He also erased the intended dedication to Rubinstein and replaced it with the name of Hans von Bülow, that estimable conductor and pianist cuckolded by Wagner (who took Bülow’s wife Cosima first as his mistress then as his wife). Von Bülow’s response to Tchaikovsky’s First Piano Concerto was as positive as Rubinstein’s had been negative, praising the work for its originality, nobility and power. Rubinstein eventually recanted.
Introduced by the horns, the concerto’s initial theme — in the “wrong” key of D-flat — unfolds in the orchestra while the piano plays hugely sonorous chords beneath it. This arresting extended passage is the work’s introduction and gives way to an Allegro utilizing a quirky recurring theme heard by the composer at a fair, sung by a blind beggar. Beyond the pyrotechnic challenges of the solo part, one notes the imaginative orchestration and ingratiating countermelodies that weave around the piano’s line.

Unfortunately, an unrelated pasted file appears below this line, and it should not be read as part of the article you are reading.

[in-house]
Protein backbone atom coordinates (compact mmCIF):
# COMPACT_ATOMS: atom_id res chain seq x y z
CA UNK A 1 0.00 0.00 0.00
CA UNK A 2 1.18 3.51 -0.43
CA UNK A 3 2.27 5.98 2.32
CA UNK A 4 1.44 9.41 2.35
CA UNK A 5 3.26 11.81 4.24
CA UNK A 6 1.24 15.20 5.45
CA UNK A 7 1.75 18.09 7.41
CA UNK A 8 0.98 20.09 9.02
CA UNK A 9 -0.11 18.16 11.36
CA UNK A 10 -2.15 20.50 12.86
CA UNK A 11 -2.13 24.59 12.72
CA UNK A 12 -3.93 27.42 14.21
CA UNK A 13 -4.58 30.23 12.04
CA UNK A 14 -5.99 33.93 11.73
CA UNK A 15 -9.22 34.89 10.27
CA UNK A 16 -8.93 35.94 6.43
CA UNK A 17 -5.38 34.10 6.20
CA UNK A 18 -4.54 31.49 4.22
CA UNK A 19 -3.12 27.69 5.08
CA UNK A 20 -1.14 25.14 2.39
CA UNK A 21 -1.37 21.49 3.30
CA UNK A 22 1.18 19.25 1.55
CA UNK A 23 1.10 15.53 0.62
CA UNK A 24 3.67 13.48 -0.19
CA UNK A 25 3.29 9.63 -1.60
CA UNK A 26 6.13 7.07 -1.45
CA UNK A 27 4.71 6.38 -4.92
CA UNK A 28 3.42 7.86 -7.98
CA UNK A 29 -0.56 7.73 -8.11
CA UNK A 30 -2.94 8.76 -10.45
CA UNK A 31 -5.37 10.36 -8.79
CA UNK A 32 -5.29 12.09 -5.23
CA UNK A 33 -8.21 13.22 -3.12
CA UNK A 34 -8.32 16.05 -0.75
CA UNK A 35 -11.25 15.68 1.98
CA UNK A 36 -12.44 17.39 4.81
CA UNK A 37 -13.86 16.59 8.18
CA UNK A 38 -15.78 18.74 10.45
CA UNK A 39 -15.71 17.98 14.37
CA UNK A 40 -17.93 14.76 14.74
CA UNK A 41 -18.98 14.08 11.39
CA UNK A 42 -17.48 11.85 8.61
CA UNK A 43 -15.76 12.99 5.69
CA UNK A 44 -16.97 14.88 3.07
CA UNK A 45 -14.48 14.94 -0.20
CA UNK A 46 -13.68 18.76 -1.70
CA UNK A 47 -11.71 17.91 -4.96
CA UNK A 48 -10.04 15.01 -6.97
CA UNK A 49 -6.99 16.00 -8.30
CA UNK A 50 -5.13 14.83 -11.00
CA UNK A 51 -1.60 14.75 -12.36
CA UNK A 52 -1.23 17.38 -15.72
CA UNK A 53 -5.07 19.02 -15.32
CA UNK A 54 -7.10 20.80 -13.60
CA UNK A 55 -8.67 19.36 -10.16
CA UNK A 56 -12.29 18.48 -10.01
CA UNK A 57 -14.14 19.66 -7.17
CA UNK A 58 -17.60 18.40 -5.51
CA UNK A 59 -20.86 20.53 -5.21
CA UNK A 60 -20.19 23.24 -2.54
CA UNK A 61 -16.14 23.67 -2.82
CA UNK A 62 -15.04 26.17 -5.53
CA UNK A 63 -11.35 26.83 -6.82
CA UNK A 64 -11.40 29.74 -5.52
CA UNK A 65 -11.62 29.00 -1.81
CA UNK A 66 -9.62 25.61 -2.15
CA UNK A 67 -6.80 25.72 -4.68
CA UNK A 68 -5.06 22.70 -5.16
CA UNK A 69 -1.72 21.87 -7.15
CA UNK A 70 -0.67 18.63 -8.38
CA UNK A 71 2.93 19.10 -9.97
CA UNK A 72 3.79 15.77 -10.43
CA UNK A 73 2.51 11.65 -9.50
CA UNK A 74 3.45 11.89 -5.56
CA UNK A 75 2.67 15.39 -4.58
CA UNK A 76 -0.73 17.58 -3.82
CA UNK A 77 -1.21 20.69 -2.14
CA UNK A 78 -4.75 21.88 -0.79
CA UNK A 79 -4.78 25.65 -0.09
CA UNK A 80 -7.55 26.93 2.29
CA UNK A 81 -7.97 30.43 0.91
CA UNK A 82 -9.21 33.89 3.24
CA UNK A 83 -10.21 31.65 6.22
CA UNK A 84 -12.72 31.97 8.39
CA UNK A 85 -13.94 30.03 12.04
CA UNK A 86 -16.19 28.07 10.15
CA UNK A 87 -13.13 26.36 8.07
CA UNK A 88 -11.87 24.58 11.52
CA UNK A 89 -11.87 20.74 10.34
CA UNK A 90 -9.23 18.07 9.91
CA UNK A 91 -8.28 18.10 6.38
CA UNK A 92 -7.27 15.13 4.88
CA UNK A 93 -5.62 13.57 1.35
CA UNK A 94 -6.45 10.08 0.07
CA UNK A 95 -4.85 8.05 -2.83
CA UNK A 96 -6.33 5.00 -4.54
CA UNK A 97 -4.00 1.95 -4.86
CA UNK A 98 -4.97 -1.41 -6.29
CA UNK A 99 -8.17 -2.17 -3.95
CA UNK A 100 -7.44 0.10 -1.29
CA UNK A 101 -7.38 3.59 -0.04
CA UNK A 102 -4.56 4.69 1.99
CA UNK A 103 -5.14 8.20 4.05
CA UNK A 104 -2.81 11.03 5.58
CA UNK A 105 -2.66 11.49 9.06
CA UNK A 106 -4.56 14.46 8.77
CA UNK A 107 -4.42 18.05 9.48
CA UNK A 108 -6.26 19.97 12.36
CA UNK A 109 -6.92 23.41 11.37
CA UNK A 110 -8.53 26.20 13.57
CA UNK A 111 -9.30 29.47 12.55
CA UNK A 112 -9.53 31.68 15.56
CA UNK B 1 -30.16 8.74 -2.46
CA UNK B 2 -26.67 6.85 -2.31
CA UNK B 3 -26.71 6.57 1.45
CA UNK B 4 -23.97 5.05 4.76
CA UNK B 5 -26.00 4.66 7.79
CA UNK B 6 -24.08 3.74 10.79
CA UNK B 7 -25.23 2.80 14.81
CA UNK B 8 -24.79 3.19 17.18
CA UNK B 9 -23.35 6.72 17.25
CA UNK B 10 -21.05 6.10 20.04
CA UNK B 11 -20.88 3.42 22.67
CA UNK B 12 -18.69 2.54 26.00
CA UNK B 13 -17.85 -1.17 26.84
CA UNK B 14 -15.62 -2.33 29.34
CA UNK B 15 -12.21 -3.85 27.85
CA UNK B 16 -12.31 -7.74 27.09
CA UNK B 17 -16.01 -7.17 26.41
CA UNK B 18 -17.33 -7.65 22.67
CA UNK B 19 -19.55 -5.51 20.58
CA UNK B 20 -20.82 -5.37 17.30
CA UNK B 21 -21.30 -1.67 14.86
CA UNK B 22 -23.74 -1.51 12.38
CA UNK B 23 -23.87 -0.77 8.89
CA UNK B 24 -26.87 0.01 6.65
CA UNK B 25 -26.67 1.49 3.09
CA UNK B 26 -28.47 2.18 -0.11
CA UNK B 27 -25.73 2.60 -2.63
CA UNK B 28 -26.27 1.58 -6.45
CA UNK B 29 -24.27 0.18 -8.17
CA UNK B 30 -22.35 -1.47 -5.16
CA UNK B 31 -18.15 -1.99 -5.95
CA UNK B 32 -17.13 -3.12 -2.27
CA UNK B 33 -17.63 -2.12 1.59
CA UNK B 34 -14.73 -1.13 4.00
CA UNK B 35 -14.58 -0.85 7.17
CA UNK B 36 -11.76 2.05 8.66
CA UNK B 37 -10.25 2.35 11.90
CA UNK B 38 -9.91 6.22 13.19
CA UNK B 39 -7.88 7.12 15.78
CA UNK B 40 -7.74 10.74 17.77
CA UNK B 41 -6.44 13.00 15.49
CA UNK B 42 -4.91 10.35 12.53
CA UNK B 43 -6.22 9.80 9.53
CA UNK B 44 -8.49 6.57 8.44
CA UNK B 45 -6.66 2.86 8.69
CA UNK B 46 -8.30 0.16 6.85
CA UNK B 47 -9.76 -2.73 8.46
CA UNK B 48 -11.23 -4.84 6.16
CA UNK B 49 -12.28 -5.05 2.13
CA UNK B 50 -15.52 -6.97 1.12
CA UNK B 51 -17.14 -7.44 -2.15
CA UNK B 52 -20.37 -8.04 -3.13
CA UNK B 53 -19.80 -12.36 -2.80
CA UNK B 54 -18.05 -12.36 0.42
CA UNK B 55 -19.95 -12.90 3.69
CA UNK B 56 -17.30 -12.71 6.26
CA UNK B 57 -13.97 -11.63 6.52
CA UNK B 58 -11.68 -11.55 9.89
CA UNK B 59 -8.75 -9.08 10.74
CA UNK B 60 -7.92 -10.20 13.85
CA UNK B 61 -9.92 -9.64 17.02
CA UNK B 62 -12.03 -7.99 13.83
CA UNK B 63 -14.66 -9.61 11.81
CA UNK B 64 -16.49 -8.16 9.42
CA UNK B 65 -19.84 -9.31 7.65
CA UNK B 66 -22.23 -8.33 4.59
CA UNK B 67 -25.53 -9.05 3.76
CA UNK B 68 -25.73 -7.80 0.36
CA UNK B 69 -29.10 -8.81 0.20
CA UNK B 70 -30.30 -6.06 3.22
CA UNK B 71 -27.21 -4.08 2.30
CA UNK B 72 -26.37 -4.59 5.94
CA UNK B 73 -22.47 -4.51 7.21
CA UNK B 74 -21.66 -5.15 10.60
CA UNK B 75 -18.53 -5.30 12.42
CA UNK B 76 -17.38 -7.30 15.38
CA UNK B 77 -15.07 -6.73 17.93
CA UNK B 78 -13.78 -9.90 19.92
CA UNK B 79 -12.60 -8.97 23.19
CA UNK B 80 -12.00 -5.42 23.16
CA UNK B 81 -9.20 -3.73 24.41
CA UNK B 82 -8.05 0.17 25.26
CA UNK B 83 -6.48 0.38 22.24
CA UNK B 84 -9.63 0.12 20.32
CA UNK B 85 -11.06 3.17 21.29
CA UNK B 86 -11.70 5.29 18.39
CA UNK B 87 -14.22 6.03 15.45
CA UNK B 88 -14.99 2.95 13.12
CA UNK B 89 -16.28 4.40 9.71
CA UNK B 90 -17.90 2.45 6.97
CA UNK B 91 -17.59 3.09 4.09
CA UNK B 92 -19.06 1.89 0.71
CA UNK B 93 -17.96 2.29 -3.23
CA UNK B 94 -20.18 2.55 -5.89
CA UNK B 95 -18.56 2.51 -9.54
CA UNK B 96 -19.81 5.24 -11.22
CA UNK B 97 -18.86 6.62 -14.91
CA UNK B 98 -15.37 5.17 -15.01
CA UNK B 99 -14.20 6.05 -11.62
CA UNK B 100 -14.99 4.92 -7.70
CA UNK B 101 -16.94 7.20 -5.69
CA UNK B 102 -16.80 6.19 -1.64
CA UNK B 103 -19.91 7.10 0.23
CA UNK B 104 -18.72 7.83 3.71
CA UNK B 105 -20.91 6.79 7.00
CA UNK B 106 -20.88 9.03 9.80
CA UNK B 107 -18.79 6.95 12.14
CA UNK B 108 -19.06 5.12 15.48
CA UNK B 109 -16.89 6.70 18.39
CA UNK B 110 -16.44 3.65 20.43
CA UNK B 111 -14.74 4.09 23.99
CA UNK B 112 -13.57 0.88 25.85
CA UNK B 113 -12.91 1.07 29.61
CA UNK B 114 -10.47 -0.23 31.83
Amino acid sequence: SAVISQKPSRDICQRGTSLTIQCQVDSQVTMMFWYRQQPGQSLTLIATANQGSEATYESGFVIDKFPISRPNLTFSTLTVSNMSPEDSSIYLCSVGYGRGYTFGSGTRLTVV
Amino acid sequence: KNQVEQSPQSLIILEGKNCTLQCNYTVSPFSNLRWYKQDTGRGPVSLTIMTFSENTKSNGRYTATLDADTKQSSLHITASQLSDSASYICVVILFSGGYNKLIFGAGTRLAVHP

The slow movement in song form (A—B—A) opens serenely and barely audibly with muted strings cushioning a lovely melody sung by a solo flute before the piano enters to elaborate. A central scherzo-like section adds spice before a reprise of the movement’s opening theme. The concluding Allegro con fuoco is a hybrid sonata-rondo based on a Ukrainian folk tune. Dance-like and exuberant, the main body of the movement is contrasted with a gorgeous lyrical theme that the composer uses to build a grandly powerful climax. No wonder that the finale had to be repeated at several early performances by von Bülow!
© Seattle Symphony